Sunday, September 25, 2011

In The Fields

I spent most of the time birding around the paddyfields in my local patch during the vacation. Now I'm back in Beppu, so I have to clear up those photos I took. Even though it had been raining a lot in Thailand, I actually liked it because it made the air much fresher and cooler, just perfect for a morning bicycle ride. I expected to see some interesting migrants but it seemed a bit too early for them. If I stayed in Thailand until the end of this month, there might be more chances for me to see some decent migrants. The most interesting one I saw was a single adult Chestnut-winged Cuckoo (Clamator coromandus) briefly landed just a few metres away from me and flushed out on the very same second it landed on the perch. It's a shame I couldn't get any photo of it since it's a very beautiful cuckoo as you can see here.

Male Yellow-bellied Prinia (Prinia flaviventris delacouri)



The same male Yellow-bellied Prinia (Prinia flaviventris delacouri) was still doing well protecting its own territory. I went back again with a tripod to get some more videos of the bird and the result is as above. Please try selecting the HD 1080p to fully enjoy the pleasure of viewing. There was also another juvenile bird hopping around in the same bush. I assumed it was the fledgling of this handsome male bird.

Juvenile and adult Chestnut-capped Babblers (Timalia pileata smithi)
A common birdscape; 3 Spotted Doves and a Long-tailed Shrike (L.s.tricolor)
Lesser Whistling-Duck (Dendrocygna javanica)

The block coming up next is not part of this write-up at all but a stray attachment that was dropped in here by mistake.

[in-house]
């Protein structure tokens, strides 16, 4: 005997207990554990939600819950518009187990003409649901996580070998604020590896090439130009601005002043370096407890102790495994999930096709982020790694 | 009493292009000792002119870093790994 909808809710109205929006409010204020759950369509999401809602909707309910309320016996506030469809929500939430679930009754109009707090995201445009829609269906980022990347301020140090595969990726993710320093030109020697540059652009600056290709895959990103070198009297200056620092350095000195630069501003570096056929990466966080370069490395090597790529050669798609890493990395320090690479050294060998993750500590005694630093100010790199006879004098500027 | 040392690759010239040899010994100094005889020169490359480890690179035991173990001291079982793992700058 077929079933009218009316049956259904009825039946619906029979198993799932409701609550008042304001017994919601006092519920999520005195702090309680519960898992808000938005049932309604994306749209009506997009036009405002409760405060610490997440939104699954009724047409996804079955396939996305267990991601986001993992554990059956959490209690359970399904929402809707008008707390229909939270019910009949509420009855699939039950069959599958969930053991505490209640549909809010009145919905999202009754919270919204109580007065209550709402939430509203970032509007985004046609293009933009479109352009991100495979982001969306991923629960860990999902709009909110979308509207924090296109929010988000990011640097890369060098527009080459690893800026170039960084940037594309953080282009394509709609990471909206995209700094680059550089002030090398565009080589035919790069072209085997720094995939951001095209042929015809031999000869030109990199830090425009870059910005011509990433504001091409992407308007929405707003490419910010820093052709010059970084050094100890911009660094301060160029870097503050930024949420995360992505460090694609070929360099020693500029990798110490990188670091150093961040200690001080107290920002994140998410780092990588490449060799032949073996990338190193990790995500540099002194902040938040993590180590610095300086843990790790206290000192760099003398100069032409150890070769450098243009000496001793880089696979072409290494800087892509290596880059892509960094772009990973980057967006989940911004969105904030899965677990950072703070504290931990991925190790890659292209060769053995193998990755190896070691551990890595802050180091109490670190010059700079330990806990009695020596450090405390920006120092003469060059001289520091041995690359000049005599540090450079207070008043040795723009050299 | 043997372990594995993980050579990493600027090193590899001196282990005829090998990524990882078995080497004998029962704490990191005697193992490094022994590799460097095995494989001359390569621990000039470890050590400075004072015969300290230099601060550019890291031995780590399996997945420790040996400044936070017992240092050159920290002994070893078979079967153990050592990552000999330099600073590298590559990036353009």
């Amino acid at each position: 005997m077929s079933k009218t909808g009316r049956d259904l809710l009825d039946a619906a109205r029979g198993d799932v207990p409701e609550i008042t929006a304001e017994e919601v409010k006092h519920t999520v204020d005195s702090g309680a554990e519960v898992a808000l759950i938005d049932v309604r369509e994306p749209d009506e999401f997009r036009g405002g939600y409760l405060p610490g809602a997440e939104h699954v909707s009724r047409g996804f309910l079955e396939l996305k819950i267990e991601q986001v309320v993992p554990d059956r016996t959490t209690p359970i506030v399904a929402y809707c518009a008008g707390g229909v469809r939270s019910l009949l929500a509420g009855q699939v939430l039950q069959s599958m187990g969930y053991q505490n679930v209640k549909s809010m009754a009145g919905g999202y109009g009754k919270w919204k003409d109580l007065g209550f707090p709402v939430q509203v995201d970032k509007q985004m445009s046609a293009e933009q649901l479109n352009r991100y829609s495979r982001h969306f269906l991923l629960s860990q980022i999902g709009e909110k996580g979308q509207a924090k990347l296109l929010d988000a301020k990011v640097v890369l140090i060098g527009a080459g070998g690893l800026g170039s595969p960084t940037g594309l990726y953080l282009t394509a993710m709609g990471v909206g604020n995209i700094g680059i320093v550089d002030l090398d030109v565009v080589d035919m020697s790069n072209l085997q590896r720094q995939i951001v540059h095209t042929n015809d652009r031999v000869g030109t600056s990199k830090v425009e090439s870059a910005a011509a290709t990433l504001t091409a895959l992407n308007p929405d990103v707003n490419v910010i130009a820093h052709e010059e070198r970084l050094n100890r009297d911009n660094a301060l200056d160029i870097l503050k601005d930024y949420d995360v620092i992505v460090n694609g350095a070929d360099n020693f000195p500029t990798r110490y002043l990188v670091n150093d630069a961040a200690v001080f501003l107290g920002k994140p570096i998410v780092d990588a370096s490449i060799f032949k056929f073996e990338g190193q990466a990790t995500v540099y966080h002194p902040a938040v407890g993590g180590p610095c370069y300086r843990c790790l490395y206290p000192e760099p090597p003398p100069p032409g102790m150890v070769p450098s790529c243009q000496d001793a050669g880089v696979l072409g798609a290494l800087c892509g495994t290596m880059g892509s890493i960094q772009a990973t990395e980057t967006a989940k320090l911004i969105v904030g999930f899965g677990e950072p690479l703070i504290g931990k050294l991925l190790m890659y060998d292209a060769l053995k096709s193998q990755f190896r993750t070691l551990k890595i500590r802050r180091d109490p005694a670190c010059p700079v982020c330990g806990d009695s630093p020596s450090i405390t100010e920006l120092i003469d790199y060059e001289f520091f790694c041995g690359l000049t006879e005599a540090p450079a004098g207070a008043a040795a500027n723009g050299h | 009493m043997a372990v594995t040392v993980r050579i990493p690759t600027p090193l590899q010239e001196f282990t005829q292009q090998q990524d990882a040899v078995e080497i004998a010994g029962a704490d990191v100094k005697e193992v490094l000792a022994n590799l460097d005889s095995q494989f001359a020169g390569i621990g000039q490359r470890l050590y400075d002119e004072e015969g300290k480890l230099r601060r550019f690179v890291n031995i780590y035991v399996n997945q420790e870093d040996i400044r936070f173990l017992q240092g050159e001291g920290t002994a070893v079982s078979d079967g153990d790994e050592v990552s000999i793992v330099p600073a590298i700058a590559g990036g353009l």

Male White-breasted Waterhen (Amaurornis phoenicurus)
Birds in my local patch were quite stable. All the familiar faces were still presenting well, especially the hyper-active Chestnut-capped Babbler (Timalia pileata smithi) family. The juveniles still seemed to hang out well with their parents even though they should be ready to live by themselves. A few Lesser Whistling-Ducks (Dendrocygna javanica) were staying in a small flooded area among the giant mimoca bush. I tried to get some good photos of them but they always swam into the bush right before I could get any decent shot. The above photo was my best try. A family of 2 adult and 2 small White-breasted Waterhen (Amaurornis phoenicurus) chicks and a juvenile Cinnamon Bittern (Ixobrychus cinnamomeus) were also staying in the same area.

Juvenile Cinnamon Bittern (Ixobrychus cinnamomeus)

Adult and juvenile Scaly-breasted Munias (Lonchura punctulata topela)
Male Oriental Magpie-Robin (Copsychus saularis)
On the same day that I photographed the Black Baza at Mae Hia in the post below, I also got a chance to see a pair of Small Asian Mongooses (Herpestes javanicus) out in the open. It is very difficult to see this shy mammal in the open especially for a long period of time. I normally see them running away into the bush or swimming away, as they're also a good swimmer. The pair that I saw seemed to be interested in something in the paddyfield below. There were 2 White-breasted Waterhens, a Red-wattled Lapwing and 2 Chinese Pond-Herons trying to mob the mongooses, so I guess they were interested in something belonging to one of these birds. One of the mongooses was smaller with much darker fur and another one was larger with more brightly rufous fur. I realised that the smaller one was a female as they even performed a mating scene several times before disappearing into the grass.

Small Asian Mongoose (Herpestes javanicus)
And the rare mating scene!

1 comment:

Russell said...

Wow! So many beautiful greens in this post and really love the first photo; the bird is posing so perfectly and the green arch framing him is just out of focus enough. Art.